By Lisa Boss, Main Library
Many of us are close to a friend or relative with Alzheimer’s these days, and over the years, as my relative’s spouse has gone from “mild cognitive impairment”, to a more drastic descent through the middle stages of AD, I’ve become more concerned and worried. What exactly is happening, and why?
I liked the tone and the way Dr. Santulli presented the information in this book. It fel like a compassionate, wise friend/expert was there to help chart a course in frightening waters. A geriatric psychiatrist, and Director of the Dartmouth Memory Clinic, he’s distilled over 20 years of specialization in treating Alzheimer’s patients into his guide. He explains how the different symptoms are tied to physical pathology, and thus certain strategies will be more effective in each case.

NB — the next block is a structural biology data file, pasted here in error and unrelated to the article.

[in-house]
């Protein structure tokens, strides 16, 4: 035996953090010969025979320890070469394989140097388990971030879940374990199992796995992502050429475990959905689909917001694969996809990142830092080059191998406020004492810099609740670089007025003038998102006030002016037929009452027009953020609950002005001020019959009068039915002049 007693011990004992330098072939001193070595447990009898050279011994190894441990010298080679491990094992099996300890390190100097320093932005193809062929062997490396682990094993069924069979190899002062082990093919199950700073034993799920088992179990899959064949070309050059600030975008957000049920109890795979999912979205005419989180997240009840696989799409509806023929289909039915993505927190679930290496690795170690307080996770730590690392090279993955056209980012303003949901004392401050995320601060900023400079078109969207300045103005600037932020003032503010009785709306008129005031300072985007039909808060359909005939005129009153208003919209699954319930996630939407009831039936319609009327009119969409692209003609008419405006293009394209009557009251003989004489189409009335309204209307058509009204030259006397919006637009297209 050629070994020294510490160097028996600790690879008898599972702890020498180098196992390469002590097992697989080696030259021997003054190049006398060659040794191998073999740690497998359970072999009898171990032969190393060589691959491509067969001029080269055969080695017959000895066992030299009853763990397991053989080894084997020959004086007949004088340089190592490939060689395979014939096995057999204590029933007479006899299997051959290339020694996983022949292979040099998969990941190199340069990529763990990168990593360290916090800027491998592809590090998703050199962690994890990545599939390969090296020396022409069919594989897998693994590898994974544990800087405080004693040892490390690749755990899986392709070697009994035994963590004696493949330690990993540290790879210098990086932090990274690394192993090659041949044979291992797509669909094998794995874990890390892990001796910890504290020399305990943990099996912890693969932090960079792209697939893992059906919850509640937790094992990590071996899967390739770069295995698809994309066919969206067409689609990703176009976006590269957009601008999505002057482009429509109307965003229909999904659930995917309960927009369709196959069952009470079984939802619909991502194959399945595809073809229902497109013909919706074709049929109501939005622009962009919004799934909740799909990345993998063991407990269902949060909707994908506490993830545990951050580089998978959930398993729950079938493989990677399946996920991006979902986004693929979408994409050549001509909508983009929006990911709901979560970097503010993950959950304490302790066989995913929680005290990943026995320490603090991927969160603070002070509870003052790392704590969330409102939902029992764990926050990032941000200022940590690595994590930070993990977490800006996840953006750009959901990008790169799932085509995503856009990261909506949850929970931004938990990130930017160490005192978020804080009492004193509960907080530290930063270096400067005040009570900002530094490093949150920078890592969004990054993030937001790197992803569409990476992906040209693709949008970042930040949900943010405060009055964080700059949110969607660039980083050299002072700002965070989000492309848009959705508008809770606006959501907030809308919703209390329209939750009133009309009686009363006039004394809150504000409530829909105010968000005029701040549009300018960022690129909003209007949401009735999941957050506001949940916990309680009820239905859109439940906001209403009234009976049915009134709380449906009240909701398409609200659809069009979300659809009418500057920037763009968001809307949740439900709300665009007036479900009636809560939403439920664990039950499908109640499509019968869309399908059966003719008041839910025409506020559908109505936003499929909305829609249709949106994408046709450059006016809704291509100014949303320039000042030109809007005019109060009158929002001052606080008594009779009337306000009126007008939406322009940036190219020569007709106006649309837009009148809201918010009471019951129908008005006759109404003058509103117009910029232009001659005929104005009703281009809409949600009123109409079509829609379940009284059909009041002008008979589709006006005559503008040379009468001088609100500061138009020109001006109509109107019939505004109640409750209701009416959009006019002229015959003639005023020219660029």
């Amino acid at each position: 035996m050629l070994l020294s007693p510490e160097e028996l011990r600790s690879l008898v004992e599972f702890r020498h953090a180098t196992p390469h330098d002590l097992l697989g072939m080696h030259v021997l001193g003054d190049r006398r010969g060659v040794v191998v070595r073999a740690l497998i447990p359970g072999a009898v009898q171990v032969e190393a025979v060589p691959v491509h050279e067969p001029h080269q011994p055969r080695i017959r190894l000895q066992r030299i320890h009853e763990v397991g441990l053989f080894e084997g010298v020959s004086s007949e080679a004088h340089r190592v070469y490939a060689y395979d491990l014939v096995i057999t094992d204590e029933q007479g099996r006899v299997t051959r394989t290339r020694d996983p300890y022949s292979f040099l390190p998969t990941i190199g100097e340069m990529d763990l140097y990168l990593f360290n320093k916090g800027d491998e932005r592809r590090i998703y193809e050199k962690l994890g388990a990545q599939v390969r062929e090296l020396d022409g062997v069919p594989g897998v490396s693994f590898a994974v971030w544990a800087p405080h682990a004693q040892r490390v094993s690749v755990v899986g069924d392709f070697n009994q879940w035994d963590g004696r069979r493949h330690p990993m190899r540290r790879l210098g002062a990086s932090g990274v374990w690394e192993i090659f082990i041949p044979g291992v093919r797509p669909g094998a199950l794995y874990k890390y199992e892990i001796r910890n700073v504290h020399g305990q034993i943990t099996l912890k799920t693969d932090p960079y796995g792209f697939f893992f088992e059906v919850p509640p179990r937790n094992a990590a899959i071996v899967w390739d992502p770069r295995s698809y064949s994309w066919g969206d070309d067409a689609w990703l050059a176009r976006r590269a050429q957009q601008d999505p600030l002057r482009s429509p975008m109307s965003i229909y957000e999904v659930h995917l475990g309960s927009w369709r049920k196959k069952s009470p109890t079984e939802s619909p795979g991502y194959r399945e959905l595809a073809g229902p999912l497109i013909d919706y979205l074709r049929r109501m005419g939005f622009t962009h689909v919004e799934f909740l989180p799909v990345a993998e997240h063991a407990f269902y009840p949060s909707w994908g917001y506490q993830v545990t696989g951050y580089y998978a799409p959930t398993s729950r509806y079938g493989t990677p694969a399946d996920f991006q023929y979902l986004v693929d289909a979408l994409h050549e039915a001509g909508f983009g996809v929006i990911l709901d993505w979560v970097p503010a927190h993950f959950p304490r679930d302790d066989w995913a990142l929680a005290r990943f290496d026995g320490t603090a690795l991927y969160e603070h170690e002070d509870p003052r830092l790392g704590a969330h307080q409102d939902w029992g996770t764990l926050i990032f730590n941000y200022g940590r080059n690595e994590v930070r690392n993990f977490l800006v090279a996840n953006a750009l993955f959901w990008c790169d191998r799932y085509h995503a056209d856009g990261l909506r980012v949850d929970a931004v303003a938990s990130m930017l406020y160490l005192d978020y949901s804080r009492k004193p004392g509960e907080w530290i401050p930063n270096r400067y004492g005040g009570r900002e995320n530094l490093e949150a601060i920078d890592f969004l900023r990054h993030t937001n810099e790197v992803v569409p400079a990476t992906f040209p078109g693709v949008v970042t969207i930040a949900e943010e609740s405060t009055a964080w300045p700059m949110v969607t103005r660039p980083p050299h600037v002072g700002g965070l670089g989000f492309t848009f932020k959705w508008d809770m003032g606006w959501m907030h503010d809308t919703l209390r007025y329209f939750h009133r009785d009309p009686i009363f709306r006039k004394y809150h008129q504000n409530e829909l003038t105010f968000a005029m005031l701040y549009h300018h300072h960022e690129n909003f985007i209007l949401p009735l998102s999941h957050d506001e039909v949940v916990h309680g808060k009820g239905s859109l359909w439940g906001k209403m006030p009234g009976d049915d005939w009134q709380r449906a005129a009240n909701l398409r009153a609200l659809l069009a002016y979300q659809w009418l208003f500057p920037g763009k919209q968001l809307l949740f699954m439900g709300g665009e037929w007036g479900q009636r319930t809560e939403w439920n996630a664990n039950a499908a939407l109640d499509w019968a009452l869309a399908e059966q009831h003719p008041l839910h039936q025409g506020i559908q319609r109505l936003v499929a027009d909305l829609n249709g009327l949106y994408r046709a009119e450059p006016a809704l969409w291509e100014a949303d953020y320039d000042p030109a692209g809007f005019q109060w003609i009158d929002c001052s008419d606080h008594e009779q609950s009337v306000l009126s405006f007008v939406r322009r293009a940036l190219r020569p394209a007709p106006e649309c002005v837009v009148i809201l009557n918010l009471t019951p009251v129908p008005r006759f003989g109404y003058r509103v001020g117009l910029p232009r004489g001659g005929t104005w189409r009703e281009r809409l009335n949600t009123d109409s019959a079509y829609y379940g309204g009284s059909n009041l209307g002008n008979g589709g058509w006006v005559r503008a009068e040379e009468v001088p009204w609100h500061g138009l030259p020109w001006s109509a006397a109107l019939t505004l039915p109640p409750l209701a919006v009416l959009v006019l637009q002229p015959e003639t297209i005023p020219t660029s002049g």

The Forgetting: Alzheimer’s: Portrait of an Epidemic
by David Shenk is another book I found helpful, as was The Last of His Mind: A Year in the Shadow of Alzheimer’s
by John Thorndyke. Olivia Hoblitzelle’s memoir, Ten Thousand Joys and Ten Thousand Sorrows: A Couple’s Journey Through Alzheimer’s
is one not to be missed, applying a culturally different understanding of illness, through Tibetan Buddhism. Each loved one, their support system and disease manifestation, will be unique, so it’s natural that some writers will resonate more, and a wide choice of knowledgeable authors is preferable.
As I often read, “when you’ve met one person with Alzheimer’s, you’ve met one person with Alzheimer’s”, and that is probably true for most medical and mental health conditions. With Grand Rapids Public Library’s large and in-depth medical and caregiver collections, there will be sure to be ones that speak to you, if or when needed.